We all have time where the last thing we want to do is run or work out. These “slumps” are normal, and either come about due to boredom or fatigue. The repetition of tempos, long runs, and hill repeats can be enough to make you dread having to do another workout. If you’re stuck in a training rut, it might be time to try something new to reignite the fire. Switching up workout types, or who you’re running with, can be enough to motivate you again. Here are some ways to mix up the monotony of running:
Find a group
If you’re used to doing every workout or easy run on your own, it might be time to hop into a group environment. Casual chatter and comraderie can help ease the pain of a workout, or at least create enough distraction that the miles fly by. Most cities have a running group of some kind whether it’s a local running crew or a group out of a running store. Do a little bit of research and find one that’s convenient and works with your schedule.
We’ve all heard of the fartlek workout, which is essentially just speed play. Paces and interval duration are varied to keep the workout fun. Another way of doing this workout is with a group of at least 5 people. In a single file line, the runner at the front sets the pace. Then, the runner at the end of the line must surge to the front of the pack to settle in as the new leader at their desired pace. The person at the rear can choose to surge whenever they choose which keeps the rest of the group on their toes. It’s a great way to challenge each other and do a speedy workout without too much thought.
Be a broken record
Repeats are a simple yet effective workout for any distance. The intensity and distance of the interval will determine the recovery. Long intervals or short intense bursts will require longer rest periods than moderate intensity repeats. The rest period should be longer enough that your heart rate settles and you’re able to talk. Aim to keep the intervals consistent; blowing it out of the water on the first rep will leave you gassed for the rest of the workout and won’t provide the most beneficial training effects.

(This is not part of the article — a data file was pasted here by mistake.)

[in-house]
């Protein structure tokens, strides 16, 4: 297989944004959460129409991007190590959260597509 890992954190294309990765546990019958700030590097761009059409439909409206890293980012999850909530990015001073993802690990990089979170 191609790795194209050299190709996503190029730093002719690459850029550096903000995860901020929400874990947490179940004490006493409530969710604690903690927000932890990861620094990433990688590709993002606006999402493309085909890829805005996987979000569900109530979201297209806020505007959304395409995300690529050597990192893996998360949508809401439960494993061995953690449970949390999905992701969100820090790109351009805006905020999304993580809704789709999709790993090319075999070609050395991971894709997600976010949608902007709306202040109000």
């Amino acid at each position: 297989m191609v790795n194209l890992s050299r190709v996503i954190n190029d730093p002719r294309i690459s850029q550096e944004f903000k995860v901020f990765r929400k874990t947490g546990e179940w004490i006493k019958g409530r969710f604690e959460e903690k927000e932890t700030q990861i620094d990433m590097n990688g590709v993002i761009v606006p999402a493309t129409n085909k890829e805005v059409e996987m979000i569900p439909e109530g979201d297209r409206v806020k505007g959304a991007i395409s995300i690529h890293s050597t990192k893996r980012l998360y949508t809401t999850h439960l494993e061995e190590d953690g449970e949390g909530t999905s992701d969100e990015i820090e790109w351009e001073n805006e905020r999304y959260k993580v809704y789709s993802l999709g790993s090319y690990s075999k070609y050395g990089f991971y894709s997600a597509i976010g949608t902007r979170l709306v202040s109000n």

Go up and down a ladder
Pyramid or ladder workouts are a fun mix up to interval training. Choose to do the intervals by distance or by duration. For example, a ladder workout on the track could look something like: 200m-400m-600m-800m-1000m-1000m-800m-600m-400m-200m. For recovery, match the hard interval distance and try to keep the paces consistent. Much like coming down a hill, climbing down the ladder will feel easier with decreasing interval distances! These workouts can be as long or as short as you wish, and can be done based on time so you don’t have to find a track.
A great way to get back into shape, or fuel the fire is to actually step onto the starting line again. Use the pre-race nerves and adrenaline to pump you up to run. The crowds of people will be great to push you, plus having a closed course with no traffic is ideal! Check out your local running scene for upcoming races and sign up. It could be enough to get booted out of a training rut.
If nothing seems to be working, it might be that you just need a couple days off of running. Many people forget the importance of rest and recovery. It’s just as important as running workouts! Take a few days to sleep in, try a new activity, catch up on some reading, or try a new recipe. Stepping away from a regimented training schedule for a short time won’t decrease your overall fitness. It could be actually be exactly what you need to get to the next level of fitness and boost your training.